Example Projects and Listening
One approach to becoming good at a programming language is to learn a set of building blocks very well, then think in terms of those building blocks. This is the approach that this class aims to teach. To that goal, we will see a demo of a related project every week, talk about how it was done, and break it down. We will also be listening to pieces throughout the semester to learn how to break apart sounds.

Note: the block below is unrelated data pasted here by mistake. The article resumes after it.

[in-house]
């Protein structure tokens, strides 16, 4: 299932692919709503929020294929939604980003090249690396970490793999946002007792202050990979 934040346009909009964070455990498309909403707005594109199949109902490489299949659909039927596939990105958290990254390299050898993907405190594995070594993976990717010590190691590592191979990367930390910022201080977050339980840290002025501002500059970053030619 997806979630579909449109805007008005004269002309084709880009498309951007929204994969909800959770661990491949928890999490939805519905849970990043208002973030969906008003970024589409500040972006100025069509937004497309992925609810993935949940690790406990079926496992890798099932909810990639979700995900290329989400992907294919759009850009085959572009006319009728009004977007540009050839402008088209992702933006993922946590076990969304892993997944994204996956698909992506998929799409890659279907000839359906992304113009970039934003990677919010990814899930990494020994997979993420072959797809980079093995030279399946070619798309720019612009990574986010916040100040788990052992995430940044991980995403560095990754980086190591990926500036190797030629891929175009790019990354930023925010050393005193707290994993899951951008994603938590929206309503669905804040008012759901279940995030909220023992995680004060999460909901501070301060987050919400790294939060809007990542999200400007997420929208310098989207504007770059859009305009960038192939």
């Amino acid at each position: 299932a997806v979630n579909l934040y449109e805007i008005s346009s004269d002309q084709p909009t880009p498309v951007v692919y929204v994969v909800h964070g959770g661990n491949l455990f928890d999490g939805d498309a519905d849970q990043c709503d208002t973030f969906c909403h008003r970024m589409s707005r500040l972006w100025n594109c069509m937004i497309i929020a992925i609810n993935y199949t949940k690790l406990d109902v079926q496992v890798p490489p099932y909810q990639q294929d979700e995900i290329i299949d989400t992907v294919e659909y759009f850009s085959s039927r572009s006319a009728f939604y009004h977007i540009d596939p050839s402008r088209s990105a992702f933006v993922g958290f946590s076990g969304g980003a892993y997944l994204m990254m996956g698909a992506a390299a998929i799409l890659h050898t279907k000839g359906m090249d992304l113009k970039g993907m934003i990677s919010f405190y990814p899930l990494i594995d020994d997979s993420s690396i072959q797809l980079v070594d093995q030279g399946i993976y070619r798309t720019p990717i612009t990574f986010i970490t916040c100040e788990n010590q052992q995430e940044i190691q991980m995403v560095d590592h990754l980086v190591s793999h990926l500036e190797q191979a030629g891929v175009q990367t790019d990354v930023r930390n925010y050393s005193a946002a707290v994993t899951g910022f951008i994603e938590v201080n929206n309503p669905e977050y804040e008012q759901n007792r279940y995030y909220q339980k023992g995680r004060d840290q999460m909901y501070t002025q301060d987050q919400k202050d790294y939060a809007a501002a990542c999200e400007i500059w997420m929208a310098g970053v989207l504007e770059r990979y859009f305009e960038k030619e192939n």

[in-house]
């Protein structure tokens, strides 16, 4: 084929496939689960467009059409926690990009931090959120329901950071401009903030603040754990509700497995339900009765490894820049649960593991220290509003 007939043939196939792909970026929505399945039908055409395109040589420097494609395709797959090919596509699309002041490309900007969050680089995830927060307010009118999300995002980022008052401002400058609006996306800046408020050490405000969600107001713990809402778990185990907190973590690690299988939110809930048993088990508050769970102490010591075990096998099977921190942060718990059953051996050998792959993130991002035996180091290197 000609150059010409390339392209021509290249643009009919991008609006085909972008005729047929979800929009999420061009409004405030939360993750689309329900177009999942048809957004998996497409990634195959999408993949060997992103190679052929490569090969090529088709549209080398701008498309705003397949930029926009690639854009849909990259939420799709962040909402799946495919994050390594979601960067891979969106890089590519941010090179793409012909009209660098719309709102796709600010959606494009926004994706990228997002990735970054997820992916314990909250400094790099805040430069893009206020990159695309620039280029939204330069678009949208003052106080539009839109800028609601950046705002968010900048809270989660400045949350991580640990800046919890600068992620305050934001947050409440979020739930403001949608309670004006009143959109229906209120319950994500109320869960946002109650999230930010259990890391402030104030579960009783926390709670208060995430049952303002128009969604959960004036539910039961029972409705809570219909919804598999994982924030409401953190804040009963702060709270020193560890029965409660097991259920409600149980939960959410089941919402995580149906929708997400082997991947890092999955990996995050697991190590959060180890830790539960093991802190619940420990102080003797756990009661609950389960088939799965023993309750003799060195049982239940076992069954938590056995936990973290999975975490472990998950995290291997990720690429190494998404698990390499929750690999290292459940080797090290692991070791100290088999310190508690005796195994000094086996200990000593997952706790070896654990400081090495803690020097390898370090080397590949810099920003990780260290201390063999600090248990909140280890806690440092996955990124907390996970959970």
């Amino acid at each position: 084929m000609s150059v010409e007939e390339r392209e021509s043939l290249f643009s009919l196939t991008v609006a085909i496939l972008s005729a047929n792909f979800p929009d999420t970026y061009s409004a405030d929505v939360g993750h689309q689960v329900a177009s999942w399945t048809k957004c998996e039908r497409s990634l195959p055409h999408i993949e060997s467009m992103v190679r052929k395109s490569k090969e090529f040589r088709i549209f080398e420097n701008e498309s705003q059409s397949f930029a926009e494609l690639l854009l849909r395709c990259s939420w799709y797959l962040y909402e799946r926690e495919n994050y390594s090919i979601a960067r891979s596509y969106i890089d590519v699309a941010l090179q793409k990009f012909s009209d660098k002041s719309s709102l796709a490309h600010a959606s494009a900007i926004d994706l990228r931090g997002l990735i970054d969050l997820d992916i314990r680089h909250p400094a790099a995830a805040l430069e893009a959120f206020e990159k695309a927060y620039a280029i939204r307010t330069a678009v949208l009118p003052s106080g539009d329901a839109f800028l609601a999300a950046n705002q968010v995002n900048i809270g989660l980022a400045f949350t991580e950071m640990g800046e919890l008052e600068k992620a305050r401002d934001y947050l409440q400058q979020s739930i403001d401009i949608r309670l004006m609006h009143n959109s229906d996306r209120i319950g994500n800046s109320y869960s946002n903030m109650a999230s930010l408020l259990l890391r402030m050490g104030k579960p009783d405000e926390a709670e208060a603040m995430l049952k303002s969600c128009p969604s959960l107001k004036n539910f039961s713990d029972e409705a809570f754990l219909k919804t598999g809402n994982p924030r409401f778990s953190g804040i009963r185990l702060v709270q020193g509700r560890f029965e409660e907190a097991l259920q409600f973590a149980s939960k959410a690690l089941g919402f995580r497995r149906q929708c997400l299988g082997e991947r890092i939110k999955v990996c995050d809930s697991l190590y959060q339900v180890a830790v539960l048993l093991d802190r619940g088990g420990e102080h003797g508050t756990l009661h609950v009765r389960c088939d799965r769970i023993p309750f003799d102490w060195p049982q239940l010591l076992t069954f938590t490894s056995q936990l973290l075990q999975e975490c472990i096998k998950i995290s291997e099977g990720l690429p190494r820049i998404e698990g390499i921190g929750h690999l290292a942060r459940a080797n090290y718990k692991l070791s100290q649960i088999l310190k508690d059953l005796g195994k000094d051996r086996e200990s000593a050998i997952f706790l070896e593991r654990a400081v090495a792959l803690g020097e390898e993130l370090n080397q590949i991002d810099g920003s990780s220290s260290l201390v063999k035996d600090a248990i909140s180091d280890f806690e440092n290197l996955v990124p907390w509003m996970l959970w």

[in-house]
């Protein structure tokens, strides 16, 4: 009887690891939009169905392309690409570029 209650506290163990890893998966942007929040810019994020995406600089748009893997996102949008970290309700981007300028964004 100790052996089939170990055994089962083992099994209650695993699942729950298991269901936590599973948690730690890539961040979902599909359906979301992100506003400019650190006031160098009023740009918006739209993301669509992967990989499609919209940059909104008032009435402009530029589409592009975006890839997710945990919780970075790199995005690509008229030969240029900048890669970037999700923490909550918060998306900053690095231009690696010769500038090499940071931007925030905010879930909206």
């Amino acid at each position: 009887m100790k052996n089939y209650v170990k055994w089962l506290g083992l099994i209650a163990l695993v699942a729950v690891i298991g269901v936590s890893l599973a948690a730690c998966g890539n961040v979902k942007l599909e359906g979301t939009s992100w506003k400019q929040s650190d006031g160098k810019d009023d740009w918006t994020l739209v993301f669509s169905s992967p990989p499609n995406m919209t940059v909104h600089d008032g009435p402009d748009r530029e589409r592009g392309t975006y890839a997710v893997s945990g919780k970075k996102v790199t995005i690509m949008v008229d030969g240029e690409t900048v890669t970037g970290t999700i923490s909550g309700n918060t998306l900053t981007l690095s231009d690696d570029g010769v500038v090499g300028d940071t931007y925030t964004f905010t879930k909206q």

The central idea is to focus on what is happening rather than whether we liked it or not. The discussion can cover any topic, the only thing that is not allowed are judgments, like "I liked it", or "that sucked", or "that's a nice guitar sound". Instead we should talk about what fundamental sounds make up what we just heard, how to implement it using the tools we know, whether the idea was well implemented, whether a different approach would have been more effective, etc.
For this course, Pd will the used throughout. Max/MSP is similar enough to Pd that the knowledge is directly applicable. Quartz Composer, Eyesweb, Labview and other graphical programming languages share similar ideas, but are not similar enough for this course.